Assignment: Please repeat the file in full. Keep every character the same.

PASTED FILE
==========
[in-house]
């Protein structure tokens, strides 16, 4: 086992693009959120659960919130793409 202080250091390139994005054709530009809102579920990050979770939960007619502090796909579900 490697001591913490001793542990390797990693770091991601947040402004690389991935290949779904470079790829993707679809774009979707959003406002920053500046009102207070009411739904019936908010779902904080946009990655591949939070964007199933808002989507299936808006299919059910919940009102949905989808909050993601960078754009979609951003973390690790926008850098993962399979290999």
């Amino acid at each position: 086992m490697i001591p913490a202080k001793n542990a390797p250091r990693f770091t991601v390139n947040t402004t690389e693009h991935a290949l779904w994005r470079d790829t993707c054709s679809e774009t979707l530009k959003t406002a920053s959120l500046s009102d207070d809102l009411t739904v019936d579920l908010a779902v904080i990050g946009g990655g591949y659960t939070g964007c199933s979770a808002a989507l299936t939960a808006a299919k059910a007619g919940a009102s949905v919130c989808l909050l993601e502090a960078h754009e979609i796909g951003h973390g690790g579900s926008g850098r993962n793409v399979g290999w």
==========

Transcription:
[in-house]
């Protein structure tokens, strides 16, 4: 086992693009959120659960919130793409 202080250091390139994005054709530009809102579920990050979770939960007619502090796909579900 490697001591913490001793542990390797990693770091991601947040402004690389991935290949779904470079790829993707679809774009979707959003406002920053500046009102207070009411739904019936908010779902904080946009990655591949939070964007199933808002989507299936808006299919059910919940009102949905989808909050993601960078754009979609951003973390690790926008850098993962399979290999």
């Amino acid at each position: 086992m490697i001591p913490a202080k001793n542990a390797p250091r990693f770091t991601v390139n947040t402004t690389e693009h991935a290949l779904w994005r470079d790829t993707c054709s679809e774009t979707l530009k959003t406002a920053s959120l500046s009102d207070d809102l009411t739904v019936d579920l908010a779902v904080i990050g946009g990655g591949y659960t939070g964007c199933s979770a808002a989507l299936t939960a808006a299919k059910a007619g919940a009102s949905v919130c989808l909050l993601e502090a960078h754009e979609i796909g951003h973390g690790g579900s926008g850098r993962n793409v399979g290999w």